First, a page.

When John Bartlett started designing clothing in 1992, so many men were still wrapped up in the threadbare clutches of grunge, and metrosexuality had yet to come barreling out of the closet. Bartletts visionary sketches of sharp, stylish, not-too-formal men quickly earned him accolades, most notably the Council of Fashion Designers of Americas best menswear newcomer award in 1993 and 1997s Menswear Designer of the Year. In doing so, he proved that dressing men with an undercurrent of queer iconography -- later employed by Hedi Slimane and Tom Ford, among others -- could be a critical and financial success.
Even so, Bartlett quit the business in 2002 -- taking a sojourn to Cambodia and Thailand to study Ashtanga yoga and Buddhism -- and returning to fashion quietly in 2003 with a small collection of tailored clothing and accessories. In 2007 Bartlett opened his first store, and in 2008 he became Creative Director for the Liz Claiborne brands mens division. His first collection under the John Bartlett for Claiborne label hits stores spring 2009.
Out.com spoke with Bartlett about his love of masculine icons, New Yorks West Village and what hes learned from manning the store himself.
Out.com: What made you decide to re-launch your own line?
John Bartlett: After my time away, I returned to the garment industry with a renewed appreciation for my label and for my career. I realized how much I loved design, but wanted to take full control of my destiny by opening my own retail shops.
Is there a clear through-line of themes from your earlier collections to now?
I am still inspired by all things masculine, from military uniforms to the UPS man. My tastes have grown up as I have matured, and I am not as interested in unrealistic design as I am in suiting my customers real needs.
So many of your past collections reinterpreted gay iconography -- lumberjacks, the military, the sensuality of Fire Island. Are the gays still inspiring you?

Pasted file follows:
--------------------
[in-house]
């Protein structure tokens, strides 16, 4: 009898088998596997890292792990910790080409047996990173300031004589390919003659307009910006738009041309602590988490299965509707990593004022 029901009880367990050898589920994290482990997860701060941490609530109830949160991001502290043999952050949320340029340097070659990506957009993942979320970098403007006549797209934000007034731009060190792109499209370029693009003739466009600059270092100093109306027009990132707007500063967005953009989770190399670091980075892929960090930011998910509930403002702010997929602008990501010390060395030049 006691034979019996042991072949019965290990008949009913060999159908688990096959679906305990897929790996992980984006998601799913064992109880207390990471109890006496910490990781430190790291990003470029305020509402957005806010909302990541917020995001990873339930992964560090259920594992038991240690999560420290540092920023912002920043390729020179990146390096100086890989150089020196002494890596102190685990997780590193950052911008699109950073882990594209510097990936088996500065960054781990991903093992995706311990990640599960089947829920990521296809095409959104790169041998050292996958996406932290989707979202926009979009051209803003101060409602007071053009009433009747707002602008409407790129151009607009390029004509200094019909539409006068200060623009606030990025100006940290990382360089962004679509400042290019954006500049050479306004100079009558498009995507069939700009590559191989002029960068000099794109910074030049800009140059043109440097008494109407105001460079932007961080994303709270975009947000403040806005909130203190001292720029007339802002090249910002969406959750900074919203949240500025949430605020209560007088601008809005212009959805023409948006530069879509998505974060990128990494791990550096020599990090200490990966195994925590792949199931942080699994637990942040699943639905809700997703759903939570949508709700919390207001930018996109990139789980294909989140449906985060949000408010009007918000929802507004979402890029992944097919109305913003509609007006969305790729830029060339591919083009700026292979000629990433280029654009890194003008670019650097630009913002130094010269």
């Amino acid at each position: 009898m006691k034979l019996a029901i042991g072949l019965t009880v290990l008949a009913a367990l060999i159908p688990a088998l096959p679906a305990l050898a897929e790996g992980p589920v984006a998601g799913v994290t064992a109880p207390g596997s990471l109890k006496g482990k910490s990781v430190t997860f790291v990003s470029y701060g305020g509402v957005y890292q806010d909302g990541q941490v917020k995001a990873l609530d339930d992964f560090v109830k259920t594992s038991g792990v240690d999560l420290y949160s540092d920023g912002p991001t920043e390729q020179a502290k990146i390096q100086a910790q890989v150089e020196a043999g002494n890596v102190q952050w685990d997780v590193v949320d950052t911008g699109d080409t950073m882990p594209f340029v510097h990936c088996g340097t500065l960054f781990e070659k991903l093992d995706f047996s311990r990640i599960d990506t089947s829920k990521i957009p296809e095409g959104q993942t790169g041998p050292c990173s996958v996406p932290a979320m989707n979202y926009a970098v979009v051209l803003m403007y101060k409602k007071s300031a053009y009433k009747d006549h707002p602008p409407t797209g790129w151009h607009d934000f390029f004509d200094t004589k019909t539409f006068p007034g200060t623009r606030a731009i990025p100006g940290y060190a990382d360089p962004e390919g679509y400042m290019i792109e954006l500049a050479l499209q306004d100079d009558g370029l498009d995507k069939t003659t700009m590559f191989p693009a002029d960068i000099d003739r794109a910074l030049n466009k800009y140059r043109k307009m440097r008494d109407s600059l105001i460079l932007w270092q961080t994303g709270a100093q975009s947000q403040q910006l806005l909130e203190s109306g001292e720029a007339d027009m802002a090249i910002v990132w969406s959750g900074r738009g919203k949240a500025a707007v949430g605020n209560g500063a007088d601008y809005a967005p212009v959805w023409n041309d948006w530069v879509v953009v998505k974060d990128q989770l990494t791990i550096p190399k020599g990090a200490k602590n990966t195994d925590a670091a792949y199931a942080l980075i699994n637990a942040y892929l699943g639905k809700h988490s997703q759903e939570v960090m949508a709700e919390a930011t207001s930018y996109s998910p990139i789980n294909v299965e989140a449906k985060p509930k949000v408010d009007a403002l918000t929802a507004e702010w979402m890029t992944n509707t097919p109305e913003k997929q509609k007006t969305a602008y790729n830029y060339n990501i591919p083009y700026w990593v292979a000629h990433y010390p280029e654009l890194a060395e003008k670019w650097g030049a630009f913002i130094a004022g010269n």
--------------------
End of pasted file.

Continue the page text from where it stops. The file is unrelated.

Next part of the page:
I think gay men are embracing their masculinity more than ever and want to look like men. Mens fashion, many times, portrays the fashionable man as someone very thin and feminine. My approach and my muses are the exact opposite. I am inspired by the mans man, like Hemingway and Jean Genet.
What are your most loved -- and most hated -- current trends?
I love the new direction in color and pattern. I hate skinny jeans and shrunken suits. I dont think men want to look like boys.
What were your inspirations for this latest collection?
Fall is all about big lumberjack plaids, but hand-tailored into exquisite blazers. I am inspired by rugged, outdoorsy guys who live on the edge, but also have a refined taste for the best of life.
What kind of man are you dressing now?
I work in my shop on Sundays and get to meet my customer head on. In general, he is in his 30s or older and is not looking to be a fashionista. He is masculine, professional, and confident in his appearance.
How are your designs for John Bartlett different from those for Liz Claiborne?
My designs for Claiborne by John Bartlett are similar to my work in my own label, yet they are a little bit more generous in fit and much, much more affordable.
And yet Liz Claiborne is a brand with many years of history. Do you feel certain pressures when designing for them?
I feel a great sense of pride and responsibility now that the brand has been renamed Claiborne by John Bartlett. They have given me total freedom to redefine the line and have provided me with a great team to execute my ideas.
Do you feel like there's more pressure when working with your own line, or that people are looking for you to make a certain statement?
I have long walked away from the outside pressure to perform and entertain. Many customers remember my wild shows and avant-garde fashions. What I want them to understand now is that fashion is a business, and I am in the business of designing and producing quality menswear.
How do the men in New York influence your designs?
I live and work in the West Village. To me, this neighborhood represents everything I love about New York. There is a great sense of diversity and bohemian living. The guys who live there are a wonderful inspiration to me. They are always mixing their looks and showing me new ways to approach dressing.
And you opened a shop in the West Village.
Opening a store has long been my fantasy. In my own store, I have complete control of the environment in which my clothes are sold. I also work with other artisans to develop product that is interesting and compliments my clothing. When you wholesale to larger stores, it is difficult to control how product is presented and sold. Having my own store affords me the opportunity to meet my customer in person and learn from him directly.
What relationship did you want to have with the surrounding neighborhood?
After years of living on airplanes, I wanted to make my world smaller, not bigger. The West Village has wonderful shopping and is one of the last areas of New York that hasnt been overdeveloped with huge brand shops. I love working in my store and seeing peeps from the hood come by to say howdy.
Say howdy to John Bartlett -- and check out his sturdy jeans, plush sweaters and elegant suits -- at 143 Seventh Avenue, New York City, 212.633.6867. Send a letter to the editor about this article.